- Once something is done (ie usually a mess) it is done. It won't get undone by yelling, and the emotional mess will come next. Easier to look at the problem - and the problem isn't the child. Oh look, paint on the floor. Let's deal with that together. Assume positive intent, it will help you stay calm. And if it *was* on purpose then it was for a still for a reason, one that was logical to the child - whatever the reason was the solution is not harmed by dealing with it gently.

- "No" is not an instruction. In fact "no" can often be done away with unless it's an answer to a question that you can't say "yes" to (for REAL safety reasons). The best way to tell a child to stop something in an emergency is to say "STOP". No is ambiguous; what exactly is the no to (breathing, walking this way, walking at all, swishing my dress as I do so, looking at that pebble, singing that song)? In the time it takes you to add something specific your child might not actually be stopping. "No" blocks exploration. "No" blocks conversation (which blocks relationship).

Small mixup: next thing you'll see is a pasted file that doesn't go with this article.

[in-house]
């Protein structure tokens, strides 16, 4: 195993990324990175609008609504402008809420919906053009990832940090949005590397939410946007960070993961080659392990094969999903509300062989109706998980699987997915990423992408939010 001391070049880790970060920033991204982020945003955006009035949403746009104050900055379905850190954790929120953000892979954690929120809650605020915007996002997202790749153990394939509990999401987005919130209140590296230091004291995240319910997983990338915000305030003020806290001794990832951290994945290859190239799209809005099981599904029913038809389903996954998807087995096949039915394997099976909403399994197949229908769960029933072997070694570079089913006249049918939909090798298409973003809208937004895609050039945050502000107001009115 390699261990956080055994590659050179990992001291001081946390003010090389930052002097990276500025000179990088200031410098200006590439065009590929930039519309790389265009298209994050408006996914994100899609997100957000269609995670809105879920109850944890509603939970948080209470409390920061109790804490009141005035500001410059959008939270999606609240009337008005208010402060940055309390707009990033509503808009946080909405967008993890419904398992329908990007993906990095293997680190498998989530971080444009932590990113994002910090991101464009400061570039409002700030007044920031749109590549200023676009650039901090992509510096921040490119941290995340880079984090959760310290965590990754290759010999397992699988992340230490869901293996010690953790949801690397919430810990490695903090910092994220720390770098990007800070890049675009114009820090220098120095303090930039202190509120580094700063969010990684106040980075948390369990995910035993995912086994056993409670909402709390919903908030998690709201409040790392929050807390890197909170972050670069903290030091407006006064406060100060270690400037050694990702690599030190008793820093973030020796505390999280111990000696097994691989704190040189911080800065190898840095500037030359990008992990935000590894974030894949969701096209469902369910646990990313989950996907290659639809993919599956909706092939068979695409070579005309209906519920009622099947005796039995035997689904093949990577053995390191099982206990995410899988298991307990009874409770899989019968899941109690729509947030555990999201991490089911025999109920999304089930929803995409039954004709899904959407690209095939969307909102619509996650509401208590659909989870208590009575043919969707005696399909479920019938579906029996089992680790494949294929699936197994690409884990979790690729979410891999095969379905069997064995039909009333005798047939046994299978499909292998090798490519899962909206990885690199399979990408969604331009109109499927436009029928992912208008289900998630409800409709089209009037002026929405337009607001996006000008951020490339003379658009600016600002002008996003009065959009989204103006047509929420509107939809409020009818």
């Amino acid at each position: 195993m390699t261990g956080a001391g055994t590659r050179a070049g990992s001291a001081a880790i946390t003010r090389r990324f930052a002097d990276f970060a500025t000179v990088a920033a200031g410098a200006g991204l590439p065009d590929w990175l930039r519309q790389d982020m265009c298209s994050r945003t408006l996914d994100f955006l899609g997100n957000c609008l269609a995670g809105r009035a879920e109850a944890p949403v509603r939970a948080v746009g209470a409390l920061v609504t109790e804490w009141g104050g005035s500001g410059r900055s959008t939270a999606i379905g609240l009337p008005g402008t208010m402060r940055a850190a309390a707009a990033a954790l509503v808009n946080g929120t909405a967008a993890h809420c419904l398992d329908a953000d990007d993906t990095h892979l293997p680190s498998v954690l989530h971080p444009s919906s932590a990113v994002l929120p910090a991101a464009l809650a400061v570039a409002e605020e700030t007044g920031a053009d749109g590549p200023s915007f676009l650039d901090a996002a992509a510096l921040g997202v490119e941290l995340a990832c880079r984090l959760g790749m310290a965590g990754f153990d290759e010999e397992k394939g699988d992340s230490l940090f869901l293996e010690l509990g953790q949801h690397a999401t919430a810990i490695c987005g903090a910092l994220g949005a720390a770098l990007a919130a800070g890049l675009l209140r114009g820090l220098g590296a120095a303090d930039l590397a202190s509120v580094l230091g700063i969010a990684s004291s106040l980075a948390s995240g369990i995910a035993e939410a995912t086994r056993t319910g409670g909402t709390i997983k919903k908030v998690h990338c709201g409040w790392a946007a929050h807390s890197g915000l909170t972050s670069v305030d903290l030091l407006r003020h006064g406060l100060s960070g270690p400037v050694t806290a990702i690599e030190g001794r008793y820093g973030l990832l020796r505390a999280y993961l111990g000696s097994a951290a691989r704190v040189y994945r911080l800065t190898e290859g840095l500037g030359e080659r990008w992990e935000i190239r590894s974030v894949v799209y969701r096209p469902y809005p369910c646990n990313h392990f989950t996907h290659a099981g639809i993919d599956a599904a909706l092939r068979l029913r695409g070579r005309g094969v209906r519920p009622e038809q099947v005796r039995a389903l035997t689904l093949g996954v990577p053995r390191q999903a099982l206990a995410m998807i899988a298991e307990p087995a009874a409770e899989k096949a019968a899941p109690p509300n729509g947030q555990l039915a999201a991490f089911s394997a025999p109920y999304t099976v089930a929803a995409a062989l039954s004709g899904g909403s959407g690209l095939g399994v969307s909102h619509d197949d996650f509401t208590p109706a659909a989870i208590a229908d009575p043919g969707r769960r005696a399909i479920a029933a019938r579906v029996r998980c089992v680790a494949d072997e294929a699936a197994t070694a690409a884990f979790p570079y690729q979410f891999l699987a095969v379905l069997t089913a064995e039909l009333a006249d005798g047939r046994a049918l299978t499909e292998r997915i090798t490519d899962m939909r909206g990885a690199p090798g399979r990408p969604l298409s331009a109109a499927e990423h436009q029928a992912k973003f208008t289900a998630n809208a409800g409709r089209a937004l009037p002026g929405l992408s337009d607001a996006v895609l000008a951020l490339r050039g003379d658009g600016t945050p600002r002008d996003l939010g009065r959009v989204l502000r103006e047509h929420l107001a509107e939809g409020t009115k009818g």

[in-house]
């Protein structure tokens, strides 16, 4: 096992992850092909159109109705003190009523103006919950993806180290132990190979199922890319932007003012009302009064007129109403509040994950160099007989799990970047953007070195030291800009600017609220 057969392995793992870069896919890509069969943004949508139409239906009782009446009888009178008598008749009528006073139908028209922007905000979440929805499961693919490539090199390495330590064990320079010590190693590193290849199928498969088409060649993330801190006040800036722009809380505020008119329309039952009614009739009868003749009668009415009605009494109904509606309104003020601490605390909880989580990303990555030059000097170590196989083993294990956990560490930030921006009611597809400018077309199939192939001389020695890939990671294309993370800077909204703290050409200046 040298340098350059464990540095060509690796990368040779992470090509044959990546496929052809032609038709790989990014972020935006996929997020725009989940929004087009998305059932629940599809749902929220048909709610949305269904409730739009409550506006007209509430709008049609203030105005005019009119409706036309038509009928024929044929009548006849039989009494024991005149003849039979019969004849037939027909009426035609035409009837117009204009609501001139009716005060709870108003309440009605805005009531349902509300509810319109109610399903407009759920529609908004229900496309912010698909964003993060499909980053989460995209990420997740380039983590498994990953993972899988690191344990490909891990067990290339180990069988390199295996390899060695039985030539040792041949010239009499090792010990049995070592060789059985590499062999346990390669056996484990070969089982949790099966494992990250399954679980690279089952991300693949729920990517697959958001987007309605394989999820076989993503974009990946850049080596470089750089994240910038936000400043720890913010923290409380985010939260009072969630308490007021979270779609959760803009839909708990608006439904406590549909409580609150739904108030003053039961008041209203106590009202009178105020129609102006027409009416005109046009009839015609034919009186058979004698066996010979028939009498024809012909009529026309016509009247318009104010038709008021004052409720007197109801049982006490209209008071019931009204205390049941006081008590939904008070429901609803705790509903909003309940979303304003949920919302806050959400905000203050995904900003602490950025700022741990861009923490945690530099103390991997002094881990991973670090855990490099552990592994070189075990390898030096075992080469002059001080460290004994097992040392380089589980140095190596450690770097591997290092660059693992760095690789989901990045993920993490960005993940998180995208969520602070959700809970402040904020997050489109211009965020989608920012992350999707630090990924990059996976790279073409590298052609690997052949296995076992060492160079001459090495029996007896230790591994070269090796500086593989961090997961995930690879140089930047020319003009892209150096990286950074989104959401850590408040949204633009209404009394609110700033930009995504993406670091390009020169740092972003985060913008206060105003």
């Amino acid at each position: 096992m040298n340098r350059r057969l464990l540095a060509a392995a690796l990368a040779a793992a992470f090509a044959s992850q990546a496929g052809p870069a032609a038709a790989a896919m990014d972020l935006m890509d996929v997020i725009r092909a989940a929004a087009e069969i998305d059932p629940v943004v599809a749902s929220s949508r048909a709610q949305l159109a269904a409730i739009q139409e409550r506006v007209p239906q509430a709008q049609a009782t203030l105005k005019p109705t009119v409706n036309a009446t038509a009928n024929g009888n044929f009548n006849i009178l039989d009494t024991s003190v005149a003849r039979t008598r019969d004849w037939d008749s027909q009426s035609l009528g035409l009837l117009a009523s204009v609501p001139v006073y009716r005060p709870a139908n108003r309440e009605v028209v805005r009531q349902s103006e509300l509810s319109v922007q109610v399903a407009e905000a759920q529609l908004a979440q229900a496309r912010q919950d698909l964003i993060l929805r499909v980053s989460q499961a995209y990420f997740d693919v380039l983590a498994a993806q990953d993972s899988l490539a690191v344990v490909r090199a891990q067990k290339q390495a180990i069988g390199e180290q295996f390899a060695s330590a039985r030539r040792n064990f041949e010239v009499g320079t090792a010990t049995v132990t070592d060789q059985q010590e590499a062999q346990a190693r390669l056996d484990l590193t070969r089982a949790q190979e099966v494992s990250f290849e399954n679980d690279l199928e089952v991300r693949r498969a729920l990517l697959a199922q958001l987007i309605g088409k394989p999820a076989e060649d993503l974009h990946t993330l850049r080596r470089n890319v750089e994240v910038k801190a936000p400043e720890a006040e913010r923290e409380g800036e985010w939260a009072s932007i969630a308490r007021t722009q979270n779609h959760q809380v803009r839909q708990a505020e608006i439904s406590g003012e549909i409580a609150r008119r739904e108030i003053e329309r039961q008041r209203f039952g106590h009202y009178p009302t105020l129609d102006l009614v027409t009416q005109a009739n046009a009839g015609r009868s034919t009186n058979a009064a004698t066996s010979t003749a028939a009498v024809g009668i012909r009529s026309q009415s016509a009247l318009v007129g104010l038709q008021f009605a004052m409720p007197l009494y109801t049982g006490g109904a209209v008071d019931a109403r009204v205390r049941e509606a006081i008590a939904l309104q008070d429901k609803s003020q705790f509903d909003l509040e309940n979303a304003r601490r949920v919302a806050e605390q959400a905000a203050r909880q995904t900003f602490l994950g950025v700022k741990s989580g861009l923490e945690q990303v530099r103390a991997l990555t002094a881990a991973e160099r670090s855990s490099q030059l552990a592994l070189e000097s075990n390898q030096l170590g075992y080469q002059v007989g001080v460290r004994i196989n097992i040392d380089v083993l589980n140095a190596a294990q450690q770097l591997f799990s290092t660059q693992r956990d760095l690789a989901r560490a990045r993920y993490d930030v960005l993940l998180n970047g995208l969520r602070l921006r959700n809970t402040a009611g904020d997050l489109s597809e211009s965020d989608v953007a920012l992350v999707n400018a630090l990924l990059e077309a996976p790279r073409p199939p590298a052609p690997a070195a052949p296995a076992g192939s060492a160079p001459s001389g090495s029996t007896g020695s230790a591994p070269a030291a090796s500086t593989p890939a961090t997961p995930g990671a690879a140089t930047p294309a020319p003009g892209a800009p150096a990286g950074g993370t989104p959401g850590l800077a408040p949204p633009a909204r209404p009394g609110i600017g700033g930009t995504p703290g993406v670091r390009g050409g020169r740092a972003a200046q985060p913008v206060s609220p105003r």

- Use positive words to ask for co-operation. Why not *start* with the specific - and phrase it in terms of what you actually need? A mild, "I need you to come *this* way," is less likely to result in a mad dash for freedom. Try it - "Stop shouting!" becomes "Quiet voices please," and "Get off the grass!" becomes "ON the path!"

- A reminder in advance - and the first time something is going wrong - can be helpful. In this family we... I like to see... I expect... The rules can be flexible, but let's be honest, we never want to see the baby being sat on and we always expect that gentle hands will be used. Explaining your expectations for behaviour is the way to go - children are more reasonable than we give them credit for and they *want* to co-operate. Explain (all the time) the reasons for what you're doing or plan to do. Talk in terms of how other people feel, how you feel, how it feels when... You don't need to go into too much depth, depending on the age of child. If one child is hurting another sometimes all that is needed is, "It looks like that is making him feel sad."